Expectations are High In the CAR

Source The World Bank | Re-Post Water for Good 7/16/2016

 

airplane

STORY HIGHLIGHTS

  • For the first time in its history, the Central African Republic has a democratically elected President and Parliament
  • After 3 years of devastating conflict, the small nation of 5 million people embarks on a long path to recovery but the situation remains tense
  • Camp M’Poko, located at Bangui international airport, is still home to 30,000 internally displaced people living in precarious conditions

BANGUI, July 6, 2016 — The first thing you see when you land at Bangui’s M’Poko International Airport is miles and miles of makeshift shelters covered in plastic tarp, dangerously lined up along the landing strip. “A disaster waiting to happen if a plane misses the runway and catches fire,” in the words of an airport fire officer. Welcome to Camp M’Poko, home to 30,000 internally displaced people living in the backyard of a dilapidated airport.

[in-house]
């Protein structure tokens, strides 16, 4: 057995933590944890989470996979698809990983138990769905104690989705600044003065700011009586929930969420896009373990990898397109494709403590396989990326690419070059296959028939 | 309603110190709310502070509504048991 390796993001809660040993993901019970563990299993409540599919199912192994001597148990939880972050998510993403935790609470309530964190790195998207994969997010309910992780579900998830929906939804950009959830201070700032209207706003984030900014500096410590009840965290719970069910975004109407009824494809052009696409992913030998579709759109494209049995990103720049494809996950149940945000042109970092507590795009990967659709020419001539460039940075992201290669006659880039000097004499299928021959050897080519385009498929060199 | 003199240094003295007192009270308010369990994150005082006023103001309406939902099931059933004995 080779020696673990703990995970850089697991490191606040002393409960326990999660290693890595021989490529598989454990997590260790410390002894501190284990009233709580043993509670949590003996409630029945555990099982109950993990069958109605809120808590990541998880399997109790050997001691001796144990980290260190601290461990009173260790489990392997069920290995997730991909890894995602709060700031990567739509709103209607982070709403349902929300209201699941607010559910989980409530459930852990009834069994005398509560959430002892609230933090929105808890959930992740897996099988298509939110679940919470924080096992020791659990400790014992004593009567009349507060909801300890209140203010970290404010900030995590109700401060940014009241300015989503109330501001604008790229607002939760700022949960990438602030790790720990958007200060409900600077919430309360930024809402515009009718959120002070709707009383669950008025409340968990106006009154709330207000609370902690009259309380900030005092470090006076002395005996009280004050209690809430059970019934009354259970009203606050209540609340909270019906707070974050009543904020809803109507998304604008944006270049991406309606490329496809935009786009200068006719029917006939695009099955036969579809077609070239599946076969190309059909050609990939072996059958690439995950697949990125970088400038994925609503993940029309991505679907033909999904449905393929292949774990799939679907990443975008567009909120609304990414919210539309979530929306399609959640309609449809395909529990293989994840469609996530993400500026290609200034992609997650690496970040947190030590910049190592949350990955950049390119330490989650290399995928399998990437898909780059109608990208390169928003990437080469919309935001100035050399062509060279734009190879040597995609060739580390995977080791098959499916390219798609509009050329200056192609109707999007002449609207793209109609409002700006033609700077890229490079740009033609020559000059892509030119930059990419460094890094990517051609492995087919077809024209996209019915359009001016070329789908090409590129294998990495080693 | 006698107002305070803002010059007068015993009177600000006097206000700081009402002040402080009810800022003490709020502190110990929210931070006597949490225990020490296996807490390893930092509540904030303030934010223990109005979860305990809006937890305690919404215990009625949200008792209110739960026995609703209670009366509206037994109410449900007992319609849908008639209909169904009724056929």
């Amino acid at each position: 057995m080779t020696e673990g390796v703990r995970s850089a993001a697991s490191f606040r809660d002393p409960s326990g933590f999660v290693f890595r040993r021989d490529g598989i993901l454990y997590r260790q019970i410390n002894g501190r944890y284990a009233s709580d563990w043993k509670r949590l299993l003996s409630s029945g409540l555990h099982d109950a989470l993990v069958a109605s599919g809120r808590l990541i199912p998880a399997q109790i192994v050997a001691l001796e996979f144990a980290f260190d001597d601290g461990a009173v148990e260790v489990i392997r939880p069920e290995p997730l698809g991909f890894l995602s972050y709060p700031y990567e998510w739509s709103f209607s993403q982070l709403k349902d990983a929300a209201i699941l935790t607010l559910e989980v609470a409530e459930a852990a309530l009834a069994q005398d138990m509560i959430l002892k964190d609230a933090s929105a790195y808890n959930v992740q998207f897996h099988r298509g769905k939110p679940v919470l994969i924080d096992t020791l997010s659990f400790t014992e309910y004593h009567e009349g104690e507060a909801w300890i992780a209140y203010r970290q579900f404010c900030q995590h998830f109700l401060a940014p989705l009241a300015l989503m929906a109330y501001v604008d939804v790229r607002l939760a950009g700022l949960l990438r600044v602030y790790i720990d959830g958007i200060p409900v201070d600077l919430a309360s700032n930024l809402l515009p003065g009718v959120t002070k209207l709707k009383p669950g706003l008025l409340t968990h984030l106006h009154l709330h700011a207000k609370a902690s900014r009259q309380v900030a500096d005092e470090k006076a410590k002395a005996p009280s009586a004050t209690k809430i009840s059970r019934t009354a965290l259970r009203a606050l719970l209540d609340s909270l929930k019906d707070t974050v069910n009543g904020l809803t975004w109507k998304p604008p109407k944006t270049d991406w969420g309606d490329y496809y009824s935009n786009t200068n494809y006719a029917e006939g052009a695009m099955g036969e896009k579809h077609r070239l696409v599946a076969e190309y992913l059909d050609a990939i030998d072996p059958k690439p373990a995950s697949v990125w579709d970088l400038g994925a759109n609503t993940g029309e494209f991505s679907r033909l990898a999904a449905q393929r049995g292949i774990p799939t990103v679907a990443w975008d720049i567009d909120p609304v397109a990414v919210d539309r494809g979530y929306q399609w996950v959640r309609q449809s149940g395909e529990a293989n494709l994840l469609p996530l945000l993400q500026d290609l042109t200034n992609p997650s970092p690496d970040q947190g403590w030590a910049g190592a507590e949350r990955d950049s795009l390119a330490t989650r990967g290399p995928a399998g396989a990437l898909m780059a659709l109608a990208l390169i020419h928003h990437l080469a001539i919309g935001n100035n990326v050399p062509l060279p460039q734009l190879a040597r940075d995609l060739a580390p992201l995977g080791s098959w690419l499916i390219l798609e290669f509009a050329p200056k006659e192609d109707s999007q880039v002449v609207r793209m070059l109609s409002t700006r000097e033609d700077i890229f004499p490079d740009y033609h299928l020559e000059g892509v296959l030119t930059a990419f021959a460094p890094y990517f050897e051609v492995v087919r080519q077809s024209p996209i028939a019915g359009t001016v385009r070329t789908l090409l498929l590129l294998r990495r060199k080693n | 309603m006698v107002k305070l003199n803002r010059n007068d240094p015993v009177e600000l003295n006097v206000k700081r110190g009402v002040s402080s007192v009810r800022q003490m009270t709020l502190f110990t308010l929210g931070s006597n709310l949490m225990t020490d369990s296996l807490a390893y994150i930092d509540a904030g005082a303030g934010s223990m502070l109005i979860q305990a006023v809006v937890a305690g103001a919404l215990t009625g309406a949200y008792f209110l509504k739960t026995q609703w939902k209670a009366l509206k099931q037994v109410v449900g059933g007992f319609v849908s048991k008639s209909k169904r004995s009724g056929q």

In 2014, at the height of the political and sectarian crisis that devastated the Central African Republic and displaced one-quarter of its population, the camp hosted up to 100,000 people. Formerly known as Bangui la Coquette, the capital city of Central African Republic has earned the sad nickname Bangui la Roquette —roughly, a change from “Bangui of Charms” to “Bangui of Bombs.” While recent presidential and legislative elections have brought three years of turmoil and transition to an end, blue helmets are still everywhere and outbursts of violence are frequent.

Comments are closed.